The term libertarian doesn't accurately describe Reed, but he does have some favorable things to say about the "political perpendicular," as one of my Chapel Hill friends would say. Reed rails against the Reaganites who went to Washington and became part of the Beltway establishment. While uncertain about a new military draft, he opposes civilian national service, following from his "default libertarian assumption that free men and women shouldn't be forced to do anything without a damn good reason."
And he doesn't have much nice to say about politicians. "Most principled antifederalists," he writes, "have things they'd rather do than go to Washington and push people around. They have products to manufacture, fields to harvest, books to write, sick people to heal—and if they don't have something better to do, they'll find something."
Reed loves Southerners and the South, but he doesn't possess the provincialism and distrust of outsiders so often associated with Dixie. When he introduces us to his fishing buddies, or the crowd who goes with him to Durham Bulls baseball games, chances are most of them are transplanted Yankees. His only warning to them: Don't try to understand everything that's going on around you. You aren't supposed to understand it all. I don't—and it doesn't bother me.
Not every essay sticks so closely to home. On mail-order brides: "There's obviously a U.S. market for old-fashioned girls, and the Third World is well on the way to cornering it." On a commemoration of the French Revolution that included all the "Tribes of France" but the Bretons and the Basques: "The place won't be the same again. I'm sure [the promoter] saw his parade as a celebration of the fact, but I'm afraid I saw it as another half-million votes for the thuggish Jean-Marie Le Pen and his nativist National Front."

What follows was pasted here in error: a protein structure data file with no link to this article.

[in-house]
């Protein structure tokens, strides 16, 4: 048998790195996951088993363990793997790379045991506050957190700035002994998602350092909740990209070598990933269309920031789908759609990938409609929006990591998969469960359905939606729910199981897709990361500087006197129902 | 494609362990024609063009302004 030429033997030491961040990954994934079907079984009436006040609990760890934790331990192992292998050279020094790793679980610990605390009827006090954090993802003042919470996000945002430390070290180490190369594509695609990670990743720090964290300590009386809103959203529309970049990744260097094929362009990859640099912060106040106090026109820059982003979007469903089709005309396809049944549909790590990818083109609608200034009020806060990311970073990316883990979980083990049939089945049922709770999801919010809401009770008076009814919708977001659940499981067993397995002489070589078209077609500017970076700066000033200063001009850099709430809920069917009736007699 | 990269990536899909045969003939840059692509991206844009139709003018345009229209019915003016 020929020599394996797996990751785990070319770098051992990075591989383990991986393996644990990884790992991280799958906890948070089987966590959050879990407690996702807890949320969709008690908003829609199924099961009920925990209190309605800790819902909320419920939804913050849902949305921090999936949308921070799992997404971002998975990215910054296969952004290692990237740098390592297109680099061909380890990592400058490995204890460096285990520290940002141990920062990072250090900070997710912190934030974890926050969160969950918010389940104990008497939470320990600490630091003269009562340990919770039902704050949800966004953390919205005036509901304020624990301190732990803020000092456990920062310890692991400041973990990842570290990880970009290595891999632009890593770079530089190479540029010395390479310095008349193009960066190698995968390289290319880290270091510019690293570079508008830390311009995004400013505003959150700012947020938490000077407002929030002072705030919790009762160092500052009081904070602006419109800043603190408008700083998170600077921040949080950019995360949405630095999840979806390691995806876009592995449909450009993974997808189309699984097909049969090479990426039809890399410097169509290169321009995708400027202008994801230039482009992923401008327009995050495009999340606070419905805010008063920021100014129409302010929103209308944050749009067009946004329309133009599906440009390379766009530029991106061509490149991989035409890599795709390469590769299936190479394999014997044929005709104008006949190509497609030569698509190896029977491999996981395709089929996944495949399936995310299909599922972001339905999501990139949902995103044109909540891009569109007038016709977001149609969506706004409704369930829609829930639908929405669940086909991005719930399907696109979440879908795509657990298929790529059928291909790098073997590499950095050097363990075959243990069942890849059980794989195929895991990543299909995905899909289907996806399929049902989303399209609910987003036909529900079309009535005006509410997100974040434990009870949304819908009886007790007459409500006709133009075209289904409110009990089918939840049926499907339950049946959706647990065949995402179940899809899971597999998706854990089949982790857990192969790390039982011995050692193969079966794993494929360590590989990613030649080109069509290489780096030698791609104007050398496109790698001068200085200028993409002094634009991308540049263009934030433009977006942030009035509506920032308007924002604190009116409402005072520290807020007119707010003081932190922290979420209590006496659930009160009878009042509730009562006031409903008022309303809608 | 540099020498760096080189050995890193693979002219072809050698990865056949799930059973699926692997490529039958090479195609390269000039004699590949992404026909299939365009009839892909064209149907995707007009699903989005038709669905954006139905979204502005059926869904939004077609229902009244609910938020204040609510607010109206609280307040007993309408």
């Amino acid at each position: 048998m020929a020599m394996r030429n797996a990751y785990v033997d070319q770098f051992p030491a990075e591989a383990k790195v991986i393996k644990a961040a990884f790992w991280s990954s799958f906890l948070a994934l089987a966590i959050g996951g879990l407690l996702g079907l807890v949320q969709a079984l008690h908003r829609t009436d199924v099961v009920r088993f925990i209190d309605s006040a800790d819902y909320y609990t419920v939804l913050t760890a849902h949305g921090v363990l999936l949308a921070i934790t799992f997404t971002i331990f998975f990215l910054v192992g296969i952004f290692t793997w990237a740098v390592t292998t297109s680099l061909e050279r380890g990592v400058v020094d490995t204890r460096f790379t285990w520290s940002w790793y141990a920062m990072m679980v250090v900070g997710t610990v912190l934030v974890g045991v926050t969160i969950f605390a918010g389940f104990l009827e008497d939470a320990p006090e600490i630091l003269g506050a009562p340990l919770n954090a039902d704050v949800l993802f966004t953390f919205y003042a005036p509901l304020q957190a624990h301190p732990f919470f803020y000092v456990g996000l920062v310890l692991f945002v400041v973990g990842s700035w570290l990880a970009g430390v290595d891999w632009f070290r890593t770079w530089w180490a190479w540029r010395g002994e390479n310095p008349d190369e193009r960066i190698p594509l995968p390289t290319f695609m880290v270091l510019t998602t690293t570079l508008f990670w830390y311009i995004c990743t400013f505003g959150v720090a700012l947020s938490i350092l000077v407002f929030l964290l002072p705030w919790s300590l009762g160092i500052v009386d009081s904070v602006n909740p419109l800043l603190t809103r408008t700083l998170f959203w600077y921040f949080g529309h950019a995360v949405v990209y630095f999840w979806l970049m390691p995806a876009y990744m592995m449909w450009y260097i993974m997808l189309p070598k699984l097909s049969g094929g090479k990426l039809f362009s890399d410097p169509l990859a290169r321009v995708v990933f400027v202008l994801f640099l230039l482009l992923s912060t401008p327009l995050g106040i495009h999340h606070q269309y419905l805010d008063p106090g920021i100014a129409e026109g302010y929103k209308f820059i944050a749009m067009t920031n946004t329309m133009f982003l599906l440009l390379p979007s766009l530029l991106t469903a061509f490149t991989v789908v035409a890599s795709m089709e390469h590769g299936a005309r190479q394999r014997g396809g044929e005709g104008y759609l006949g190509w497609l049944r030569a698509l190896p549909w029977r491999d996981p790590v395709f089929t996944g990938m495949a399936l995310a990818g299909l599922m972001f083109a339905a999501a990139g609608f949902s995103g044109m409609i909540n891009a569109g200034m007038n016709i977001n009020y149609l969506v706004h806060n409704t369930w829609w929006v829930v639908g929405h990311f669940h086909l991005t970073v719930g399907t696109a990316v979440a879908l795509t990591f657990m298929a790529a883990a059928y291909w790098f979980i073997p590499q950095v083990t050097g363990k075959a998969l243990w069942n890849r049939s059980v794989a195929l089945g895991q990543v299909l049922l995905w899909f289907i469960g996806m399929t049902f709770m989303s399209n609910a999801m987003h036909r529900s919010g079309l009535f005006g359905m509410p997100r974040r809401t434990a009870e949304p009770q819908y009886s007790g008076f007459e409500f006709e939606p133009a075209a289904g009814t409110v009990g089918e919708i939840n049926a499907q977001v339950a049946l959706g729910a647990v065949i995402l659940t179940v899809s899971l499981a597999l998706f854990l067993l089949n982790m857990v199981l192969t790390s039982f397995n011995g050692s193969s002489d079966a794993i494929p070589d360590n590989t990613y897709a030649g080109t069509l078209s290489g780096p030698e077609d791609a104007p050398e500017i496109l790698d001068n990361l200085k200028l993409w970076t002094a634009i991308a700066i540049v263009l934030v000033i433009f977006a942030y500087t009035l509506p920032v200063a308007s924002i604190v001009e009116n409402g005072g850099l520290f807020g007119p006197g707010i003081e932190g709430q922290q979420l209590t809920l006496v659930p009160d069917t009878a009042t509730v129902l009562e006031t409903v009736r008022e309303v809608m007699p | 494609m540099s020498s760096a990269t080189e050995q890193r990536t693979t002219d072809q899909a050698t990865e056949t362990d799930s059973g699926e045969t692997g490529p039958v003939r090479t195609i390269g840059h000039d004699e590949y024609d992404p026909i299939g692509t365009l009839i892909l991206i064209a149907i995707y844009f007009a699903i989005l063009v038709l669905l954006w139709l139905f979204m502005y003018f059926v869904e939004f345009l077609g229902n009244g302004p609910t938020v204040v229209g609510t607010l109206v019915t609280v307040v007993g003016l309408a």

From Barcelona, Reed offers surprising hope for a unified Europe as "a loose confederation of communities: Catalans, Flemings, Bretons, Alsatians, Basques, Occitans, Welsh—in time, maybe Croats, Vlachs, Lapps, Ukrainians, who knows? This vision of all the old, suppressed, organic Nations rising up, shaking free of the artificial strictures of States, becoming fully themselves—this pluralistic vision conflicts with the ambitions of the Eurocrats in Brussels, but it's a lovely idea, and I wish it well."
Does anything in Whistling Dixie break new ground? Not really. Others have addressed some of these areas before. But remember, this isn't a collection of academic papers; it's a monthly report from the front. Reed has a distinctive voice and his honesty and humor draw the reader in. I know four other Chronicles subscribers; three of them often read his "Letter from the Lower Right" and nothing else.
And it's refreshing to hear a genuine Southern voice. Too often outside the South, the "Southerners" I come across are the ones on National Public Radio—pretentious novelists with Piedmont Carolinas accents who write 400-page stream-of-consciousness tomes in which characters watch the traffic lights change. Real Southerners aren't just whiny yuppie wannabes who listen to R.E.M. and 10,000 Maniacs; nor are they all dirt-eating Bubbas sitting in trailers cleaning their shotguns. They don't fit neatly into any predefined category. But they do maintain a sense of independence and regional pride that Reed appreciates and admires.
Anyone fascinated by the diversity of American regional cultures and traditions will delight in Whistling Dixie. John Shelton Reed reminds this North Carolina native of what makes that part of the world special, and why I hope to return there someday.
Rick Henderson is assistant managing editor at REASON.
This article originally appeared in print under the headline "Carolina in My Mind".